We followed the story with a related snack, chocolate teddy grahams and 1% chocolate milk. Just something simple to keep the children’s minds in accordance with the story. We then started our craft of brown bear masks! Originally, I had planned to order Brown Bear masks, but they weren’t going to come in on time, so this fit perfectly for our craft. For our craft, all we needed was:
- soft paper plates
- Brown Paints
- Paint brushes (we used foam brushes)
- paper straws
I cut the paper plates in half prior to the children arriving, as well as cut holes our of the top where eyes would be. The children were each given a brush and shared paint on plates. I also had cut out one small half circle for a nose, two smaller shapes for ears, and an even smaller one for each child to create a nose. They painted their halved plates and circles, and then we glued the noses on. We then taped a sturdy paper straw to the side of the created mask, so they could hold it up against their faces! They thought they were the funniest things.
I gave the parents a copy of The Very Ready Reading Program along with a list to mark down books they read together. I also gave them a chart I created with the template that we purchased with the ready reader program from upstartpromotions.com .
In the chart, I listed a few ideas that would assist their child in becoming a ready reader while building a strong parent child bonding experience. Examples:
- Visit the park! (This is a great and free way to teach your child about nature, which then would provide new words.)
- Talk about the weather together. What days does your child most enjoy? (Maybe your little one is still learning the difference between sunny and cloudy, hot and cold, dry and rainy. Asking them questions opens their mind to curiosity about these terms.)
- Make outdoor sounds. (Rain, the ocean, thunder, birds… These are all things that can develop your child’s understanding of new words.)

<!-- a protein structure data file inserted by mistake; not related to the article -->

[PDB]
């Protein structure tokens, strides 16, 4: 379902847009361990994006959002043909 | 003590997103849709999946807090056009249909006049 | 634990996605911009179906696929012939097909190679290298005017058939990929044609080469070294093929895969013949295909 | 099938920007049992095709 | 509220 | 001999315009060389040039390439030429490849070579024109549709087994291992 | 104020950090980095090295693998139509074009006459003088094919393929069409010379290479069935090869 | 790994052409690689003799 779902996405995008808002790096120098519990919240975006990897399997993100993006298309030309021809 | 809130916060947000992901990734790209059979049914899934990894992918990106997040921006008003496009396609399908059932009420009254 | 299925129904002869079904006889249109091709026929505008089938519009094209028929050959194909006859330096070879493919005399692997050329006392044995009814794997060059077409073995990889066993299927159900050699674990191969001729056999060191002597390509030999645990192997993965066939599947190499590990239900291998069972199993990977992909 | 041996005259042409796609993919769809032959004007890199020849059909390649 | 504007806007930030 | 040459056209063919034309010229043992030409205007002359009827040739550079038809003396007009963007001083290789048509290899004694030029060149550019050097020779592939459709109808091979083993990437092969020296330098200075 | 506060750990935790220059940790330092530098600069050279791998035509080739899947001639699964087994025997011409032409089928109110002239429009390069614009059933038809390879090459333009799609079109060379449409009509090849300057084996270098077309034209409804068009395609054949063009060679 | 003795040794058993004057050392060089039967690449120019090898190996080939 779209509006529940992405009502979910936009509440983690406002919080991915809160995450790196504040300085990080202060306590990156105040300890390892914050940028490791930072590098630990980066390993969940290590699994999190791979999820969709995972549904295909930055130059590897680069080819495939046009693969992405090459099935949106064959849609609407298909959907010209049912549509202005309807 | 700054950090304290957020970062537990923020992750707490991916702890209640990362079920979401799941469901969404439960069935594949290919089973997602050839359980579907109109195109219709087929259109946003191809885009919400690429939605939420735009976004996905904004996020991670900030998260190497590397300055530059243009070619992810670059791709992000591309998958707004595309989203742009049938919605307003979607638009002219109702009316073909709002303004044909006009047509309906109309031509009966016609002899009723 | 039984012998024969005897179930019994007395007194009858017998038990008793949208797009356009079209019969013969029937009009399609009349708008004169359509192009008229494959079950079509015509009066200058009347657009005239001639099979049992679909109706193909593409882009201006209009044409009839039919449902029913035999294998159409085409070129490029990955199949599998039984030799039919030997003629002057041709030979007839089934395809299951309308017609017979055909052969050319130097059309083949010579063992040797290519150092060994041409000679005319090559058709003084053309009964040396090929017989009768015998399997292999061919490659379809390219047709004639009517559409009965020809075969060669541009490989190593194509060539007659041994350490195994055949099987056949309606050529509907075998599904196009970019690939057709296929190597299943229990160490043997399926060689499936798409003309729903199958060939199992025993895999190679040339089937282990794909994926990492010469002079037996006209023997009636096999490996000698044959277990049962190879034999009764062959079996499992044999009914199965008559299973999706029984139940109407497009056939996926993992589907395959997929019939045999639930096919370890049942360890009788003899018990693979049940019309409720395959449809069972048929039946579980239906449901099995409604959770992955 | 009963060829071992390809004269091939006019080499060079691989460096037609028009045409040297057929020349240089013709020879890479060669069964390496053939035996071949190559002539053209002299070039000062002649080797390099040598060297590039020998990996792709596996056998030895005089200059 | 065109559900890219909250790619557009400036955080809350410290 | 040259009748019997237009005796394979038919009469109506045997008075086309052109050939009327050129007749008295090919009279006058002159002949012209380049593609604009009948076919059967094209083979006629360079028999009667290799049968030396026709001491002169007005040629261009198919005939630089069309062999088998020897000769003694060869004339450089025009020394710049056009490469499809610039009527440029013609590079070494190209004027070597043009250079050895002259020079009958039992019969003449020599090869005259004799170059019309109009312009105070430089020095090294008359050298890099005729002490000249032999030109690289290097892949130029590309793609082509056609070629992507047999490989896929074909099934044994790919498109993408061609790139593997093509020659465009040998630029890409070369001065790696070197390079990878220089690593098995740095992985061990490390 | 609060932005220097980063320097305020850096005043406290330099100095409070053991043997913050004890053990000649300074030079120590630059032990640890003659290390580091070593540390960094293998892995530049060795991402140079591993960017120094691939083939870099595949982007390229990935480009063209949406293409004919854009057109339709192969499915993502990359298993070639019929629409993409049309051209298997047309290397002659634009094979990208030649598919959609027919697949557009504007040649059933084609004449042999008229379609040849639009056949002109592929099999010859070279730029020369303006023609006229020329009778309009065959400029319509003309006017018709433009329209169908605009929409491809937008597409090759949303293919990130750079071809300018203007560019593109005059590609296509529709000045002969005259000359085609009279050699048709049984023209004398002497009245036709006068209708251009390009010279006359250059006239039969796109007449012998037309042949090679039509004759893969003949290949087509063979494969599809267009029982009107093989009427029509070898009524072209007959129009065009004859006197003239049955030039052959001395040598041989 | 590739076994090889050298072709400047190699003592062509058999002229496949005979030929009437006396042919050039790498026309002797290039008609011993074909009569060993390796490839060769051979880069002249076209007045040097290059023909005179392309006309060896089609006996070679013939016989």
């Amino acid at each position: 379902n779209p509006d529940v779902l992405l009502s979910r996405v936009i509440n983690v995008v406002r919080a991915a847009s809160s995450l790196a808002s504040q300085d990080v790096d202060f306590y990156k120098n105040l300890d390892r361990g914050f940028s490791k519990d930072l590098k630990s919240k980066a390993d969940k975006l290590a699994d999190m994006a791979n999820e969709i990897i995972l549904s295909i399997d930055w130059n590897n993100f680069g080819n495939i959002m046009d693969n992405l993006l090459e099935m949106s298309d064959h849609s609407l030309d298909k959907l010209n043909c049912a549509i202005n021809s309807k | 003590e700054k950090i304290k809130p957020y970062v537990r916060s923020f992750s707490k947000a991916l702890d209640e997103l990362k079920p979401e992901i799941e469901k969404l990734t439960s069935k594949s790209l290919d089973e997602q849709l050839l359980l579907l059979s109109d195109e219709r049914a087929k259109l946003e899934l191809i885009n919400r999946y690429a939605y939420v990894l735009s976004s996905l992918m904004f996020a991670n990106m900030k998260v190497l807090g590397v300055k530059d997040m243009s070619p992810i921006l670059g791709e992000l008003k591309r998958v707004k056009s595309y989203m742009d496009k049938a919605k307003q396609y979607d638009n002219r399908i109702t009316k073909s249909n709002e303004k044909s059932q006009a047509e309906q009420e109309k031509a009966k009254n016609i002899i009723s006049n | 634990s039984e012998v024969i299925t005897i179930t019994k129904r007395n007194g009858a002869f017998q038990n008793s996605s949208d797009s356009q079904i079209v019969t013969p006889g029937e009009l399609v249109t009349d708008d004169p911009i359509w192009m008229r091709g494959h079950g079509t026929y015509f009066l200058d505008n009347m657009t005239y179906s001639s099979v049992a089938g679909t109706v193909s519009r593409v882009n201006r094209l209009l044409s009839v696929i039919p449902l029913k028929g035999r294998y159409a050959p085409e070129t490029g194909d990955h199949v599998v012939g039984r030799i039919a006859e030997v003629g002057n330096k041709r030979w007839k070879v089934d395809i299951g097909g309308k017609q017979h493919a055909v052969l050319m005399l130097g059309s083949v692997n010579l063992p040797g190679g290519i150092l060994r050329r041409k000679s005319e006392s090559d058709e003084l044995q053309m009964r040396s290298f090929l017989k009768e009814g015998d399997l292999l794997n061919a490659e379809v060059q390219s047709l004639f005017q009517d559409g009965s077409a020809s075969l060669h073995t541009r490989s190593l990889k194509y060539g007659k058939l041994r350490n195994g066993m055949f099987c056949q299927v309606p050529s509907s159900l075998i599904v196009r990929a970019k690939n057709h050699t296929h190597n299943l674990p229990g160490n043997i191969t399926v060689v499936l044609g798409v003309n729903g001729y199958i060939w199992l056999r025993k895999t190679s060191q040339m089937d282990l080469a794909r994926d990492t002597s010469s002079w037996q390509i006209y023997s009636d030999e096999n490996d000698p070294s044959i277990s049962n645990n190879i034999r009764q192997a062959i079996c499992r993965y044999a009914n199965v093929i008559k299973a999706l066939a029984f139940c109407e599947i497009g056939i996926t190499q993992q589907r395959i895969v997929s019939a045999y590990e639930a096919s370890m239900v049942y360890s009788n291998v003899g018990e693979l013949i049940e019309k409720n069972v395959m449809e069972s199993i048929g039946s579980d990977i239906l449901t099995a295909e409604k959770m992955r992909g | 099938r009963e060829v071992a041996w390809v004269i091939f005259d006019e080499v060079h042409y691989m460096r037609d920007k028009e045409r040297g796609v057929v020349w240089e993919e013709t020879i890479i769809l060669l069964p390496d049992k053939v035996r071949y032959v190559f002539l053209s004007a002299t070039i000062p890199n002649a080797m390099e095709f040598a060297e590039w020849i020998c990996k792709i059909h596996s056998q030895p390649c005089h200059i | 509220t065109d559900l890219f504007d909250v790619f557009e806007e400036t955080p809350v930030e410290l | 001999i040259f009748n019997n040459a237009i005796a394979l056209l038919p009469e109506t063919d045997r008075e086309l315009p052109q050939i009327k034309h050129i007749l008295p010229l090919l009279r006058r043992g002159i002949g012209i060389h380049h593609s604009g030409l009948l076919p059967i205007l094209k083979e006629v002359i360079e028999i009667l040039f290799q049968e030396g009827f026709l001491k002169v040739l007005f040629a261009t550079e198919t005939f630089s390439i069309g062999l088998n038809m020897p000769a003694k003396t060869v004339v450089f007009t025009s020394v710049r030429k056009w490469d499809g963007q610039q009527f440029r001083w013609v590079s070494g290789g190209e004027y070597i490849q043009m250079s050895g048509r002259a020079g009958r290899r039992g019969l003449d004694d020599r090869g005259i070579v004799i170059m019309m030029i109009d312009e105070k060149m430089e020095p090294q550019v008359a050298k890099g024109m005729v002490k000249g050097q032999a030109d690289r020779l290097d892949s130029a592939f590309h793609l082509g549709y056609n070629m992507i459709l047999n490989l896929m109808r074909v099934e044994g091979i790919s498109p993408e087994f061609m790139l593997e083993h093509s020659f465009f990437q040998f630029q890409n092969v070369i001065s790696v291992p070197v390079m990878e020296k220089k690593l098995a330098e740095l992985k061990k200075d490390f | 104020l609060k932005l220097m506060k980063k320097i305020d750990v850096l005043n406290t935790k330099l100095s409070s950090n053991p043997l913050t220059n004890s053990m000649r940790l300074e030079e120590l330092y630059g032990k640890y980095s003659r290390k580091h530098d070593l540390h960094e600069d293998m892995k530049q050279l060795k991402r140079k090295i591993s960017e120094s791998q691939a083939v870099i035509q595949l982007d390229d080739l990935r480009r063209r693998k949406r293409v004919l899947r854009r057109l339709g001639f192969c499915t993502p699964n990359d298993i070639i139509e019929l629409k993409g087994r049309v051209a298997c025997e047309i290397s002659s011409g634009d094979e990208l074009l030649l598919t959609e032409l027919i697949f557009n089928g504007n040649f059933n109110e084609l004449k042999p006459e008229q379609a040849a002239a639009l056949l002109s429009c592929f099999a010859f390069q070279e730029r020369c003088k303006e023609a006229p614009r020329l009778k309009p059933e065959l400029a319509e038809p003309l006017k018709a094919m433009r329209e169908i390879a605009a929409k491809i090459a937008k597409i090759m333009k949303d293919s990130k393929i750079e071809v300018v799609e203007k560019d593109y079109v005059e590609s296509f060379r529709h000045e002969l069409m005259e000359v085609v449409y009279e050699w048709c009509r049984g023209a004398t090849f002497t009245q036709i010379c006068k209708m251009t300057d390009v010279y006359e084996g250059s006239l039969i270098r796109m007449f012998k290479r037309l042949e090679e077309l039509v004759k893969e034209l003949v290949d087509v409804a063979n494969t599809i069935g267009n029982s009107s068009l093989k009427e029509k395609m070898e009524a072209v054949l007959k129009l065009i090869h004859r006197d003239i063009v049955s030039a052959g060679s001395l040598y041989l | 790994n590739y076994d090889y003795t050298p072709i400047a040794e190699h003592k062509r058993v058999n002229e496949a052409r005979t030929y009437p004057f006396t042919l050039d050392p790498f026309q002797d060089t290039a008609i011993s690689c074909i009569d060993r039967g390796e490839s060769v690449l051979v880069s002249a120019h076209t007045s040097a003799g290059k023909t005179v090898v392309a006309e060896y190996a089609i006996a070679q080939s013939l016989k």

- Learn new words for the term HAPPY. (Expand your child’s vocabulary.)
- Discuss words that rhyme with blue. (Blue rhymes with clue, flew, two, hue.. What does hue mean? The perfect opportunity to teach your child new words and the meaning of rhymes.)
These are all manageable tasks that we are all capable of doing to inspire are children to grow!
For our second session, ages 5-9, we read The Artist who painted a Blue Horse. This book is quite simple for nine-year olds, but it’s pretty interesting introductory to the readers who may not know much about Eric Carle.
Our craft was introductory to mixed media art similar to Eric Carle’s work!
We started with blank card stock paper, different tools to paint with, and different colors of paint. These are the painting tools I offered:
- paint brushes
- foam brushes
- bubble wrap
- twine wrapped boxes
- styrofoam spheres
- popsicle sticks
We started by painting one sheet with a particular color or tool, then so on with the next. We then cut shapes out and formed “mixed media art” with them. Here are our results!
It’s actually a really interesting form of art! It can be a beautiful gift to present framed!
These are a just a few ideas to introduce Eric Carle and Brown Bear to your children. Remember that this is our job as parents or guardians, it can be such an enjoyable and rewarding job too. Forget the fact that you may think, “Well i’m not that great a reader, better yet a reading teacher…”. Your child looks up to you and is inspired by you. Read, read, and ready until both you and your child are outstanding readers! We love our little ones and we want them to excel in all that they do, this is where we have to start. Reading is so incredibly important and creating an on going learning experience to follow that is a bonus! It’s not their teacher’s job, they can only do so much. Reading takes only a few minutes a day, and it will make all the difference in our child’s life. The future is in our hands…
I hope you can celebrate Brown Bear‘s 50th birthday with your children by just simply picking up a book and reading together!